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Math Help - Implicit Differentiation

  1. #1
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    Implicit Differentiation

    Use implicit differentiation to find dy/dx for xy2 - yx2 = 3xy.

    My working:

    x.(2y.dy/dx)+y^2(1)-y(2x)+dy/dx(x^2)=3x dy/dx + 3y

    ==> 2xy dy/dx + y^2 - 2xy + dy/dx (x^2) = 3x dy/dx + 3y


    Now Im very confused. Do we need to divide both sides, in order to separate dy/dx? Any helpful tips/suggestions would be appreciated

    Thanks!

    Last edited by mr fantastic; June 5th 2010 at 05:47 PM. Reason: Edited post title.
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  2. #2
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    So xy^2 - x^2y = 3xy

    Your working looks right although it's a little messy and I think youre dropping a sign somewhere so allow me:

    y^2 + 2xy\frac{dy}{dx} - x^2\frac{dy}{dx} - 2xy = 3x\frac{dy}{dx} + 3y

    If we throw \frac{dy}{dx}'s to one side and the rest to the other side:

    y^2  - 2xy - 3y =  3x\frac{dy}{dx} - 2xy\frac{dy}{dx} + x^2\frac{dy}{dx}

    Take out \frac{dy}{dx} as factor on RHS

    y^2  - 2xy - 3y =  \frac{dy}{dx} (3x - 2xy + x^2)

    Divide both sides by (3x - 2xy + x^2) and you end up with:

    \frac{y^2  - 2xy - 3y}{3x - 2xy + x^2} =  \frac{dy}{dx}
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  3. #3
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    Quote Originally Posted by Silver View Post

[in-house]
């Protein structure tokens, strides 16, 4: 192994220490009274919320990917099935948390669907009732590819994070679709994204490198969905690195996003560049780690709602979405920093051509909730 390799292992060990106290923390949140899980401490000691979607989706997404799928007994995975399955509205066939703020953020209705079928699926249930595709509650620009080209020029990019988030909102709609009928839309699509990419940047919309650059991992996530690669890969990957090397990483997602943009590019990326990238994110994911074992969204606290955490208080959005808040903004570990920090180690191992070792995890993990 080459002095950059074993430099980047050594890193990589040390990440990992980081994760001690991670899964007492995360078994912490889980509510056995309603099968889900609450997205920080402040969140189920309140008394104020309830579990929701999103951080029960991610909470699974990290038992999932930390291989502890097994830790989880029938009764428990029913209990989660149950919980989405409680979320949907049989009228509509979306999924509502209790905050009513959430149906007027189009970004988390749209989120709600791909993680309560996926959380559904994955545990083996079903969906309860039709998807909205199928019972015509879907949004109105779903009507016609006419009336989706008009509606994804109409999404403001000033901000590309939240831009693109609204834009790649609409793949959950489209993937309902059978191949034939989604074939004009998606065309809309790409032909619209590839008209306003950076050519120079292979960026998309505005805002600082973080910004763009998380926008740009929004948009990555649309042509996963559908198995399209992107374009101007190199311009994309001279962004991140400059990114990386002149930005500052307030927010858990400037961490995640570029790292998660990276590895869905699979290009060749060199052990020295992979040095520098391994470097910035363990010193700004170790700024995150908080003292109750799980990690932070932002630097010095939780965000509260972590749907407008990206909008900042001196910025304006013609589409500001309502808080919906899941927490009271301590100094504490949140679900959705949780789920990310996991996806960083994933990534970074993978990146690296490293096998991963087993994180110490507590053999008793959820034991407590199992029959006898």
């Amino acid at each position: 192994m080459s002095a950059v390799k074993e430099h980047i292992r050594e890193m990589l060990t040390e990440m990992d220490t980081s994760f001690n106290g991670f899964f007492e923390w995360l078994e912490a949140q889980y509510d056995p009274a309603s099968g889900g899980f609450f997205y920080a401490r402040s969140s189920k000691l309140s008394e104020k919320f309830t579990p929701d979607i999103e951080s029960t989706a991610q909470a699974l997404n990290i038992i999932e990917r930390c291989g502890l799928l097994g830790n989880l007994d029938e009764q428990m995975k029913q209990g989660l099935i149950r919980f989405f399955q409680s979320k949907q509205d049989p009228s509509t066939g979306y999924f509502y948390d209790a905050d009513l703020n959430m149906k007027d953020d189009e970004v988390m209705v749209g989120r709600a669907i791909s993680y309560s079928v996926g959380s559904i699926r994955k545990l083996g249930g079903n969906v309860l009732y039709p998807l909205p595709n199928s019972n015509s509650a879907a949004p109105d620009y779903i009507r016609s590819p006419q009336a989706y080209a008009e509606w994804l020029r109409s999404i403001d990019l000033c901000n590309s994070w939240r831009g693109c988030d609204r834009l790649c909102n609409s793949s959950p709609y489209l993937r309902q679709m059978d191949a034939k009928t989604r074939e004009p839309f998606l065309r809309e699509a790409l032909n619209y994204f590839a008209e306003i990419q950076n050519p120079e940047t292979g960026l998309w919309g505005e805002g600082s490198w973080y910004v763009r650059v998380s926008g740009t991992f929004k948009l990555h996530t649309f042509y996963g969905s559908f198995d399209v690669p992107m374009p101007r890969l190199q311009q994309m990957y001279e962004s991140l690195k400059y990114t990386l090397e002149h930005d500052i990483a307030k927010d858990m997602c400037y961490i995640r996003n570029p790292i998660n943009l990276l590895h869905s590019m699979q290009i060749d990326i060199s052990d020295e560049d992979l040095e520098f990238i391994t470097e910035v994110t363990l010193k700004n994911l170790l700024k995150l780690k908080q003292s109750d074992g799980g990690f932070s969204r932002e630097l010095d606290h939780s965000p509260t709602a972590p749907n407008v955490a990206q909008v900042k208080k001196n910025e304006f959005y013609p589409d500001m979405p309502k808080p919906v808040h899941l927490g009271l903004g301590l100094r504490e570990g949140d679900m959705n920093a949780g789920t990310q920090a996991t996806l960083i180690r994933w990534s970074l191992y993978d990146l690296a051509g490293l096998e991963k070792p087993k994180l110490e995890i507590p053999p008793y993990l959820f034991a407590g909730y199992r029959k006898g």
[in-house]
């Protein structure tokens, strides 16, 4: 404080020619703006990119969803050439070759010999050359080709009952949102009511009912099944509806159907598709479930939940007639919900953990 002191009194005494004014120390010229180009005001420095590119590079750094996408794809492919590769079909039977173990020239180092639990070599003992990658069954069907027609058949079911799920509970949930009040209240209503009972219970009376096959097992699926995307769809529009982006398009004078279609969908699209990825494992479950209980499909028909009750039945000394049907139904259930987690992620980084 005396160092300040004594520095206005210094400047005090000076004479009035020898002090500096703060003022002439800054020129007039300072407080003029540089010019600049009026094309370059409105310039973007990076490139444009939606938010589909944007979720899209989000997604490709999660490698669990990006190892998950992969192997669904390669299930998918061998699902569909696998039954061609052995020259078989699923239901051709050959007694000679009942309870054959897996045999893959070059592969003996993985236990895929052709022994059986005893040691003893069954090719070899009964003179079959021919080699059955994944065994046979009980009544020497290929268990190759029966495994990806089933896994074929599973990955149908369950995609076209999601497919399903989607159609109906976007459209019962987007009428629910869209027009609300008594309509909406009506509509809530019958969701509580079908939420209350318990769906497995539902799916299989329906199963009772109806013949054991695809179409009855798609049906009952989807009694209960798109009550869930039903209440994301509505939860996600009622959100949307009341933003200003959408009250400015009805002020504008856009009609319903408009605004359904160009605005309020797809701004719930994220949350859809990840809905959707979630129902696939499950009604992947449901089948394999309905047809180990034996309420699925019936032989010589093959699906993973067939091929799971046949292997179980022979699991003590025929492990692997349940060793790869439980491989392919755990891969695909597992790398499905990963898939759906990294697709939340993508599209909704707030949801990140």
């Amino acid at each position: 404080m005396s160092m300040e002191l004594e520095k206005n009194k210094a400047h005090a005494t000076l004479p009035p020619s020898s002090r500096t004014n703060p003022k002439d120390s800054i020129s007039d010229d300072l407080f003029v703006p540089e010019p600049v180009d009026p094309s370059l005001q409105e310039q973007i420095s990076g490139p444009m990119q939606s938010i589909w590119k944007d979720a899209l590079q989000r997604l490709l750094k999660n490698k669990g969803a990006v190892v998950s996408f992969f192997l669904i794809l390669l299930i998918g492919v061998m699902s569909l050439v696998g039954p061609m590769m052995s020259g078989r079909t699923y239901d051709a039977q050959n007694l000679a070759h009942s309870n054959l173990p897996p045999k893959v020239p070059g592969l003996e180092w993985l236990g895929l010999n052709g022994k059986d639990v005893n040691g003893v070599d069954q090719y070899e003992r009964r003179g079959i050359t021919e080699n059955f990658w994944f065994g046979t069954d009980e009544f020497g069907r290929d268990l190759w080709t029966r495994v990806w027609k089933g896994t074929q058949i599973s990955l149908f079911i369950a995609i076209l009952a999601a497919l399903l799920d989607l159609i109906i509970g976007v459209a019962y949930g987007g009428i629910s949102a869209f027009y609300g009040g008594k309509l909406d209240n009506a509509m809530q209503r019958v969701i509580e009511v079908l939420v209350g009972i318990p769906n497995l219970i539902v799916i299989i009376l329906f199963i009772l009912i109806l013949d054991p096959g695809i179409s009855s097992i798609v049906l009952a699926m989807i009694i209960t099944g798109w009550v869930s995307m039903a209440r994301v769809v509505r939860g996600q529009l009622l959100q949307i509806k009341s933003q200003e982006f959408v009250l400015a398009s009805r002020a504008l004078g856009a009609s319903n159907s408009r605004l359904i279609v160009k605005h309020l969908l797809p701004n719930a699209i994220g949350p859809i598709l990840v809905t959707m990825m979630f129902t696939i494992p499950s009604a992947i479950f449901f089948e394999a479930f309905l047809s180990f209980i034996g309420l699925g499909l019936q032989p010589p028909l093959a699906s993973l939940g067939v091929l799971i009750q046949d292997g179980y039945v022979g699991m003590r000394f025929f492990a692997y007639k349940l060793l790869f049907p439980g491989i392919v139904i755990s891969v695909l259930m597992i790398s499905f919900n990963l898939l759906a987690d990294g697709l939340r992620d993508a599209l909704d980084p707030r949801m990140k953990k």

So xy^2 - x^2y = 3xy
    Im sorry, I didn't type the question in proper notation. it's actually:
    xy^2-yx^2=3xy

    could you please help me with that? I'm still a little confused.

    Thanks!
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  4. #4
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    Quote Originally Posted by spoc21 View Post
    Im sorry, I didn't type the question in proper notation. it's actually:
    xy^2-yx^2=3xy

    could you please help me with that? I'm still a little confused.

    Thanks!
    It shouldn't make a difference
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  5. #5
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    Quote Originally Posted by Silver View Post

    y^2 + 2xy\frac{dy}{dx}<b> - x^2</b>\frac{dy}{dx} - 2xy = 3x\frac{dy}{dx} + 3y
    I actually got + x^2\frac{dy}{dx}, using the product rule/chain rule of derivative.

    is mine incorrect?
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  6. #6
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    That was the sign I mentioned you dropped earlier.

    Look at it this way:

     xy^2 - x^2y = 3xy


    (y^2 + 2xy\frac{dy}{dx}) - (x^2\frac{dy}{dx} + 2xy) = 3x\frac{dy}{dx} + 3y

    y^2 + 2xy\frac{dy}{dx} - x^2\frac{dy}{dx} - 2xy = 3x\frac{dy}{dx} + 3y


    Does that make sense?
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  7. #7
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    yes, makes perfect sense, Thank you!
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